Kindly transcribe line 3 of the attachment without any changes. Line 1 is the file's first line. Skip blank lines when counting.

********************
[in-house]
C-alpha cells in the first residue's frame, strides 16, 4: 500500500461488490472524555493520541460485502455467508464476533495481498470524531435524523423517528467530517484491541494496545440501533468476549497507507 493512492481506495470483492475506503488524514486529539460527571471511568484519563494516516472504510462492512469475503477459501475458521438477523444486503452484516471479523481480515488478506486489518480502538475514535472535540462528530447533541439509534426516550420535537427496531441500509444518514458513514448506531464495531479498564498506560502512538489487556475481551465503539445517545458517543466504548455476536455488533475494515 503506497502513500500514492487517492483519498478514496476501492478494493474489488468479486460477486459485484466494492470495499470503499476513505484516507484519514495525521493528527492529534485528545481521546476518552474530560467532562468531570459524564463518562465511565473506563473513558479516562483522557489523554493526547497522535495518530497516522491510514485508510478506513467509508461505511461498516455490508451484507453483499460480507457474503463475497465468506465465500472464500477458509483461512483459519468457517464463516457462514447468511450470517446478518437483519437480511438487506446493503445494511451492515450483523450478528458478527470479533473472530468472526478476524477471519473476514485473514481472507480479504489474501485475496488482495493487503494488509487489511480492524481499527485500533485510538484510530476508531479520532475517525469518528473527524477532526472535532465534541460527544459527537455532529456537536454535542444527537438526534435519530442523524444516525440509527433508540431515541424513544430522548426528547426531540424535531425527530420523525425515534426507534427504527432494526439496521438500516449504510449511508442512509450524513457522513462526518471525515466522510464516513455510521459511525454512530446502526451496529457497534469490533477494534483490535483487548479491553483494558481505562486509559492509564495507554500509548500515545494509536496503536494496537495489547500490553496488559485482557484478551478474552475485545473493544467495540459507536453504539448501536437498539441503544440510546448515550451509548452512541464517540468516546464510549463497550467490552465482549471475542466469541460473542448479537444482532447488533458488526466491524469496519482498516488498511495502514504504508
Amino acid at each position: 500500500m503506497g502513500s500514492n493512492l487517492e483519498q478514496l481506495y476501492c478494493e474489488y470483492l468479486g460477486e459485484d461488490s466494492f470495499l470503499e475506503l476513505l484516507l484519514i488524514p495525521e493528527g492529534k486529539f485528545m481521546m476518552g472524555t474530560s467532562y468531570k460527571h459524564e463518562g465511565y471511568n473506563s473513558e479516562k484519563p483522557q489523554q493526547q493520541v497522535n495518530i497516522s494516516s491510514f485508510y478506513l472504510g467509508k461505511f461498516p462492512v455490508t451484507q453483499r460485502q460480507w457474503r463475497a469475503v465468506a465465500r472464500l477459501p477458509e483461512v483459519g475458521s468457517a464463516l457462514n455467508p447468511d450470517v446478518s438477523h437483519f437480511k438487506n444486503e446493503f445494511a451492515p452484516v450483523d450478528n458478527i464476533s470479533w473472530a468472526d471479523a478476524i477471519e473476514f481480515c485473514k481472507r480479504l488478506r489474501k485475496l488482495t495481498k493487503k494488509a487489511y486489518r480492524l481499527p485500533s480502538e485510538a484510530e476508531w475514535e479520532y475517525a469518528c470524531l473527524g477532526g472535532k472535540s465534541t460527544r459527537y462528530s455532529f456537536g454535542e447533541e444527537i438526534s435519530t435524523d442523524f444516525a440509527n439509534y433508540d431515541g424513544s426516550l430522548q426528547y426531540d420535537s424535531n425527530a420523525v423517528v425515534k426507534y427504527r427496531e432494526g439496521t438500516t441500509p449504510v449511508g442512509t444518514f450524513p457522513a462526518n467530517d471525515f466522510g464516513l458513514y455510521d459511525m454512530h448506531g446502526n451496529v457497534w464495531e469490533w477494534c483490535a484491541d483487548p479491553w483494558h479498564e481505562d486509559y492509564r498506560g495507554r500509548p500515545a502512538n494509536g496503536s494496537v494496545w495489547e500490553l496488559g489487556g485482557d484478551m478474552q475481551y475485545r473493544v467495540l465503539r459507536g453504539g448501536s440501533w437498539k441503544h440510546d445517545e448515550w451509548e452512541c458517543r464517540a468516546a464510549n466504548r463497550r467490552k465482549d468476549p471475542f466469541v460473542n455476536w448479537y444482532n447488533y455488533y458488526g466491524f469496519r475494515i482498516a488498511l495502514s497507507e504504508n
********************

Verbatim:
Amino acid at each position: 500500500m503506497g502513500s500514492n493512492l487517492e483519498q478514496l481506495y476501492c478494493e474489488y470483492l468479486g460477486e459485484d461488490s466494492f470495499l470503499e475506503l476513505l484516507l484519514i488524514p495525521e493528527g492529534k486529539f485528545m481521546m476518552g472524555t474530560s467532562y468531570k460527571h459524564e463518562g465511565y471511568n473506563s473513558e479516562k484519563p483522557q489523554q493526547q493520541v497522535n495518530i497516522s494516516s491510514f485508510y478506513l472504510g467509508k461505511f461498516p462492512v455490508t451484507q453483499r460485502q460480507w457474503r463475497a469475503v465468506a465465500r472464500l477459501p477458509e483461512v483459519g475458521s468457517a464463516l457462514n455467508p447468511d450470517v446478518s438477523h437483519f437480511k438487506n444486503e446493503f445494511a451492515p452484516v450483523d450478528n458478527i464476533s470479533w473472530a468472526d471479523a478476524i477471519e473476514f481480515c485473514k481472507r480479504l488478506r489474501k485475496l488482495t495481498k493487503k494488509a487489511y486489518r480492524l481499527p485500533s480502538e485510538a484510530e476508531w475514535e479520532y475517525a469518528c470524531l473527524g477532526g472535532k472535540s465534541t460527544r459527537y462528530s455532529f456537536g454535542e447533541e444527537i438526534s435519530t435524523d442523524f444516525a440509527n439509534y433508540d431515541g424513544s426516550l430522548q426528547y426531540d420535537s424535531n425527530a420523525v423517528v425515534k426507534y427504527r427496531e432494526g439496521t438500516t441500509p449504510v449511508g442512509t444518514f450524513p457522513a462526518n467530517d471525515f466522510g464516513l458513514y455510521d459511525m454512530h448506531g446502526n451496529v457497534w464495531e469490533w477494534c483490535a484491541d483487548p479491553w483494558h479498564e481505562d486509559y492509564r498506560g495507554r500509548p500515545a502512538n494509536g496503536s494496537v494496545w495489547e500490553l496488559g489487556g485482557d484478551m478474552q475481551y475485545r473493544v467495540l465503539r459507536g453504539g448501536s440501533w437498539k441503544h440510546d445517545e448515550w451509548e452512541c458517543r464517540a468516546a464510549n466504548r463497550r467490552k465482549d468476549p471475542f466469541v460473542n455476536w448479537y444482532n447488533y455488533y458488526g466491524f469496519r475494515i482498516a488498511l495502514s497507507e504504508n